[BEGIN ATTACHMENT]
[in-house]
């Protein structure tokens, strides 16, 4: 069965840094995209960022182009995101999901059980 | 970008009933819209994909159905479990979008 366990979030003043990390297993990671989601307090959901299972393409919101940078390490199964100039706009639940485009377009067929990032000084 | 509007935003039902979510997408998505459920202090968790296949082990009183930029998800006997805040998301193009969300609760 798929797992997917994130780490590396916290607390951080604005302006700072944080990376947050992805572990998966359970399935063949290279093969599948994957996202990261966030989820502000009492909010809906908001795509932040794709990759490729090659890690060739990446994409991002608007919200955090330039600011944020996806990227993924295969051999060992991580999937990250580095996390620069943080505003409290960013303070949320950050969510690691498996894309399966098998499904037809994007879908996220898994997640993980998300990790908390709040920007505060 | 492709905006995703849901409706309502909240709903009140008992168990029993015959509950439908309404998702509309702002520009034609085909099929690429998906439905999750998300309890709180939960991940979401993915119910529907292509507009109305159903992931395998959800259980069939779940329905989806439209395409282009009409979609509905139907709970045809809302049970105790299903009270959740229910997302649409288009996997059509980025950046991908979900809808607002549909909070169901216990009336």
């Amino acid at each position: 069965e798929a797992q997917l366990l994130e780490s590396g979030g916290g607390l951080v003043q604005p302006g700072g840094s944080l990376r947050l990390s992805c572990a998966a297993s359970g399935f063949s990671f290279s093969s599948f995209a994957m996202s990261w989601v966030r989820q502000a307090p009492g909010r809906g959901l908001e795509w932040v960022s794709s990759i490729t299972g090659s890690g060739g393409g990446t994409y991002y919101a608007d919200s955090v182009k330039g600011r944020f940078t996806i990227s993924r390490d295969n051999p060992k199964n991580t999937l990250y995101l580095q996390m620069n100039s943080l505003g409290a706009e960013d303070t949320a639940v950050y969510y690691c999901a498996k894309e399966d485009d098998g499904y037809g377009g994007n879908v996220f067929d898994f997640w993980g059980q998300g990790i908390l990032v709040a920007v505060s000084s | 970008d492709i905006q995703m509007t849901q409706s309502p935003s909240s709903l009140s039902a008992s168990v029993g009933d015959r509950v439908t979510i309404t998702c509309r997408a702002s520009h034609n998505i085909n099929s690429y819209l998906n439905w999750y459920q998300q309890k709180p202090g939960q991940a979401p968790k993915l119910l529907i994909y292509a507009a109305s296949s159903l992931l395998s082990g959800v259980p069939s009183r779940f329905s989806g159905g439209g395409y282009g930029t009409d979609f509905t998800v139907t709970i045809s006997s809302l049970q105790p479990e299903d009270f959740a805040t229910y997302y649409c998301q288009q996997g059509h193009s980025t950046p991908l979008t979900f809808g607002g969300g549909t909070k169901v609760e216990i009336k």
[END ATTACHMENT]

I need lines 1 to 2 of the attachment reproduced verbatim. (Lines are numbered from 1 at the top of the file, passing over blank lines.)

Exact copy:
[in-house]
């Protein structure tokens, strides 16, 4: 069965840094995209960022182009995101999901059980 | 970008009933819209994909159905479990979008 366990979030003043990390297993990671989601307090959901299972393409919101940078390490199964100039706009639940485009377009067929990032000084 | 509007935003039902979510997408998505459920202090968790296949082990009183930029998800006997805040998301193009969300609760 798929797992997917994130780490590396916290607390951080604005302006700072944080990376947050992805572990998966359970399935063949290279093969599948994957996202990261966030989820502000009492909010809906908001795509932040794709990759490729090659890690060739990446994409991002608007919200955090330039600011944020996806990227993924295969051999060992991580999937990250580095996390620069943080505003409290960013303070949320950050969510690691498996894309399966098998499904037809994007879908996220898994997640993980998300990790908390709040920007505060 | 492709905006995703849901409706309502909240709903009140008992168990029993015959509950439908309404998702509309702002520009034609085909099929690429998906439905999750998300309890709180939960991940979401993915119910529907292509507009109305159903992931395998959800259980069939779940329905989806439209395409282009009409979609509905139907709970045809809302049970105790299903009270959740229910997302649409288009996997059509980025950046991908979900809808607002549909909070169901216990009336």